I hear a lot about the flat spots at Gore — like it or not, they’re part of the Gore Brand. In the beginning during the ride up and slide down days, heels were free and trails like Rabbit Pond followed rolling terrain going both up and down. Nobody seemed to mind the exercise.
During the early period of lift served skiing on Bear Mountain, in the mid-sixties, there were no flat spots. The East and the North Sides functioned nicely as a mountain with higher elevations, more vertical and more terrain than the Ski Bowl.
In the late sixties, the funds became available to develop the true summit of Gore. Some of the very best terrain at Gore Mountain was added under the Straightbrook and Summit Chairs. Hawkeye, Chatiemac, Headwaters, Lower Steilhang and Hullabaloo put true expert terrain onto the trail map. At that time there was only one way to get down to the base, without adding yet another lift. “Cloud” was born.
Cloud is probably Gore’s most infamous flat trail. But for years without funds for more expansion, it made skiing from the summit possible.
You can’t deny that Cloud is still useful. When the end of a ski day is approaching and you want to maximize runs at the top, you can squeeze in one more by consenting to “Cloud Out.” It’s still the fastest way from the summit to the base. One thing is certain, Gore mountain wouldn’t be as connected as it is, without those flat trails — Cloud, the Pipeline, Hedges, Cedars and Tannery.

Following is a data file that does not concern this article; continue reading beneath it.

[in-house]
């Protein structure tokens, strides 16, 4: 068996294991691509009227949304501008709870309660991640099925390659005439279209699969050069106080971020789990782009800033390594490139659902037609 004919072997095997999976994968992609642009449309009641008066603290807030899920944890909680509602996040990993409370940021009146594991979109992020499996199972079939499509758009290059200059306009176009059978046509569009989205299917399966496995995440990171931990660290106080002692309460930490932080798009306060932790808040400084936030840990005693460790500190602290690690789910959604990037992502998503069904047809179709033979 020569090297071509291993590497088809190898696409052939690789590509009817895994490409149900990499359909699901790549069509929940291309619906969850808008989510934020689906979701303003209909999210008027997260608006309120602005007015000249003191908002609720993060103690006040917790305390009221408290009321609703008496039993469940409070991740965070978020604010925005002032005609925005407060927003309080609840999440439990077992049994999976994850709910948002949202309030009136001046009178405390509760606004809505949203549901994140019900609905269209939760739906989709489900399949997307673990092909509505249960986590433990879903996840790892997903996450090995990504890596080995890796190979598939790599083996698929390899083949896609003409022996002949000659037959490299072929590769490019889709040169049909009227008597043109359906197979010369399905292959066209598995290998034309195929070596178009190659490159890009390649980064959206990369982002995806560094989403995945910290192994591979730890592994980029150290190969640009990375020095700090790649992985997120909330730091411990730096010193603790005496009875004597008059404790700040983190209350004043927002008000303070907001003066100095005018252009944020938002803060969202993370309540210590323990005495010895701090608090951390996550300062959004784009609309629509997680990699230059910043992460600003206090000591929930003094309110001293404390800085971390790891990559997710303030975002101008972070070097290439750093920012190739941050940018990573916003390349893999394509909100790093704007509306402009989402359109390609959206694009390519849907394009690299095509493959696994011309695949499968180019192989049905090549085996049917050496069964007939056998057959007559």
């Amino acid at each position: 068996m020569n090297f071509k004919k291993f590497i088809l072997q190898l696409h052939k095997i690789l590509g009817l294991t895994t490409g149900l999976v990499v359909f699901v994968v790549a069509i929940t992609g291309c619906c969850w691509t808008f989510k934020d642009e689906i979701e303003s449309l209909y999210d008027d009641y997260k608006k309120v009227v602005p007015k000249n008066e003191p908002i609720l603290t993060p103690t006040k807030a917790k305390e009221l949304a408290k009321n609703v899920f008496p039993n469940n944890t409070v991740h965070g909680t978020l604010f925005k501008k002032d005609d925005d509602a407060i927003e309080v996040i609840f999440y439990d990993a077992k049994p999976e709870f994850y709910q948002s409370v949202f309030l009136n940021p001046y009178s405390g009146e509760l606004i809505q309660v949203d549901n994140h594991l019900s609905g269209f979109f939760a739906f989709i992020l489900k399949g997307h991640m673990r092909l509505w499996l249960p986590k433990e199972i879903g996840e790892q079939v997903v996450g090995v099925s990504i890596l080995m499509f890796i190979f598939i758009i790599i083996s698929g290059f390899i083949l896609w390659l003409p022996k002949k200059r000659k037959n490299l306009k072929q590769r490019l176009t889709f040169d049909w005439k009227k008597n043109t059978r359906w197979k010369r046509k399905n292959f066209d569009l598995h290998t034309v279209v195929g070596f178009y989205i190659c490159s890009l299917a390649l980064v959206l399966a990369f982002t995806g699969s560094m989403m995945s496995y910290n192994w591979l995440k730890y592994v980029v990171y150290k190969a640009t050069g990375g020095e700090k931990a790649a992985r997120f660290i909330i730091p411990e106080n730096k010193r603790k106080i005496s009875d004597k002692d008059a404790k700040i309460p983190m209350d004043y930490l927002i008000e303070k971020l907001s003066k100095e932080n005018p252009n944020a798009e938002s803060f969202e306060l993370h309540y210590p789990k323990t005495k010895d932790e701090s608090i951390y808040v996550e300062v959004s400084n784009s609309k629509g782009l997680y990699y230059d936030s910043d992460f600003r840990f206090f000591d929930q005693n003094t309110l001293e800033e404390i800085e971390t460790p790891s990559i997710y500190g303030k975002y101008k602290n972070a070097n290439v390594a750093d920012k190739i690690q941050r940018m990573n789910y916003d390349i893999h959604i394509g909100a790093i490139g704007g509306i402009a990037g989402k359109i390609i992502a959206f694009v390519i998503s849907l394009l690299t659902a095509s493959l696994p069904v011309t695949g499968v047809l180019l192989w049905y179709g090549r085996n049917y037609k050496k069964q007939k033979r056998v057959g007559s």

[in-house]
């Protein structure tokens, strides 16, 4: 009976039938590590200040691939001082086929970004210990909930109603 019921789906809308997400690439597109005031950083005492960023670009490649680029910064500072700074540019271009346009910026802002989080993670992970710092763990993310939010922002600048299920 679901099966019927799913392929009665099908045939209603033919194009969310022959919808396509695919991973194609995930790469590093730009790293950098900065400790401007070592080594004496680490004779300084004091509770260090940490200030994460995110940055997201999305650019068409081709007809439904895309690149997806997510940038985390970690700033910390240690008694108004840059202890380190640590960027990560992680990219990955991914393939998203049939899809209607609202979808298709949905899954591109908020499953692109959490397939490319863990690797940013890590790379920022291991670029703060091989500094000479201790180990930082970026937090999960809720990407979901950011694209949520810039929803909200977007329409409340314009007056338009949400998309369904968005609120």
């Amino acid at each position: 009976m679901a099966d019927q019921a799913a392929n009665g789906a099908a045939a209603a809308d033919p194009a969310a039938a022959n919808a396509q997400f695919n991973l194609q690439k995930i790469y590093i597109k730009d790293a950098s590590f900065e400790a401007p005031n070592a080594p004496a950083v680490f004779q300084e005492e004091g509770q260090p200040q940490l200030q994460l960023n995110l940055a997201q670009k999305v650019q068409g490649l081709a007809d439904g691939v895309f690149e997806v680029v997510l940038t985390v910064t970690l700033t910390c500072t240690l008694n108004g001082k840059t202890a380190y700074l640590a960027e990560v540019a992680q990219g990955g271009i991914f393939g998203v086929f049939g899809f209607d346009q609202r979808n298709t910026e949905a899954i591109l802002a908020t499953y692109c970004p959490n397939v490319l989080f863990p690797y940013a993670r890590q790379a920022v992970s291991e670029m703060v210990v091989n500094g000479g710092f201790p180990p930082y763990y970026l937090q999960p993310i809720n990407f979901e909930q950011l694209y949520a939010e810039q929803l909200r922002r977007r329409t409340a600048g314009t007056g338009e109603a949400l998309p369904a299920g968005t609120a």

If you don’t like skating the flats at Gore, you have to take it up with the State of New York. Either you don’t like the original decision to put a ski hill on Gore Mountain, or you disagree with the way expansions have been made. You can’t really argue that point. If you didn’t develop the summit, Burnt Ridge and the Ski Bowl, you wouldn’t have connector trails.
I like the expanded terrain, and it would be far less accessible without the connector trails. Much of the best terrain at Gore requires some effort. This is true at other mountains too. My favorite terrain at Whiteface, the Slides, requires a ten-minute sidestep to access. It can be tiring, but I’d do it all day long, if they’d let me.
I’ve heard a variety of creative solutions suggested to “fix” these problems. And if any of them are implemented, I’ll certainly take advantage of them. For now, I’m enjoying the all of the terrain added since 1965 — Gore Mountain is a big, fun and interesting place to ski. And if the interconnect is a little less crowded because of the effort required, I’m ok with that too.